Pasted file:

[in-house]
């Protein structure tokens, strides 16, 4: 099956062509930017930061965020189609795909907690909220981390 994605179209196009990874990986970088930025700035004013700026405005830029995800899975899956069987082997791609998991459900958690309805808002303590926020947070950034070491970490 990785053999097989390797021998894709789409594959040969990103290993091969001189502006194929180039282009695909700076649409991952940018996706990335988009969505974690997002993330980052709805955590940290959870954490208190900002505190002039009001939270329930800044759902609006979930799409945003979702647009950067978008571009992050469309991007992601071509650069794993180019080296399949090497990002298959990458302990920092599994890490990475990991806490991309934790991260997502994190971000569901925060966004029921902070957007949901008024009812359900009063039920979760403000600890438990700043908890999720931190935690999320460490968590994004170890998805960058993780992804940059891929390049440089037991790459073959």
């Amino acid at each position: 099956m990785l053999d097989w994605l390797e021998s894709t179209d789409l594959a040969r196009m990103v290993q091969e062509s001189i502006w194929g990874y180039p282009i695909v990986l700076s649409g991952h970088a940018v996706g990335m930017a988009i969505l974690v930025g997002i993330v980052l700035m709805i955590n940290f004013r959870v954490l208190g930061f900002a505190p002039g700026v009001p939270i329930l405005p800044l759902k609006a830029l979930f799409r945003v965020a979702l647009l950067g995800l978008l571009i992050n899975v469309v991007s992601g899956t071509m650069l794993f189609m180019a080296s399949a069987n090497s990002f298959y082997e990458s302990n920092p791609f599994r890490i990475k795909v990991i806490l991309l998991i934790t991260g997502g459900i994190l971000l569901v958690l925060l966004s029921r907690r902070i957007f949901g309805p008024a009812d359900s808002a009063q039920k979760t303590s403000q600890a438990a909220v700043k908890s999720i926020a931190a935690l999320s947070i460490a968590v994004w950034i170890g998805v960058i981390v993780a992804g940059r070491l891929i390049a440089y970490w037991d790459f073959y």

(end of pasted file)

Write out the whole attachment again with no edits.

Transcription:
[in-house]
């Protein structure tokens, strides 16, 4: 099956062509930017930061965020189609795909907690909220981390 994605179209196009990874990986970088930025700035004013700026405005830029995800899975899956069987082997791609998991459900958690309805808002303590926020947070950034070491970490 990785053999097989390797021998894709789409594959040969990103290993091969001189502006194929180039282009695909700076649409991952940018996706990335988009969505974690997002993330980052709805955590940290959870954490208190900002505190002039009001939270329930800044759902609006979930799409945003979702647009950067978008571009992050469309991007992601071509650069794993180019080296399949090497990002298959990458302990920092599994890490990475990991806490991309934790991260997502994190971000569901925060966004029921902070957007949901008024009812359900009063039920979760403000600890438990700043908890999720931190935690999320460490968590994004170890998805960058993780992804940059891929390049440089037991790459073959």
């Amino acid at each position: 099956m990785l053999d097989w994605l390797e021998s894709t179209d789409l594959a040969r196009m990103v290993q091969e062509s001189i502006w194929g990874y180039p282009i695909v990986l700076s649409g991952h970088a940018v996706g990335m930017a988009i969505l974690v930025g997002i993330v980052l700035m709805i955590n940290f004013r959870v954490l208190g930061f900002a505190p002039g700026v009001p939270i329930l405005p800044l759902k609006a830029l979930f799409r945003v965020a979702l647009l950067g995800l978008l571009i992050n899975v469309v991007s992601g899956t071509m650069l794993f189609m180019a080296s399949a069987n090497s990002f298959y082997e990458s302990n920092p791609f599994r890490i990475k795909v990991i806490l991309l998991i934790t991260g997502g459900i994190l971000l569901v958690l925060l966004s029921r907690r902070i957007f949901g309805p008024a009812d359900s808002a009063q039920k979760t303590s403000q600890a438990a909220v700043k908890s999720i926020a931190a935690l999320s947070i460490a968590v994004w950034i170890g998805v960058i981390v993780a992804g940059r070491l891929i390049a440089y970490w037991d790459f073959y």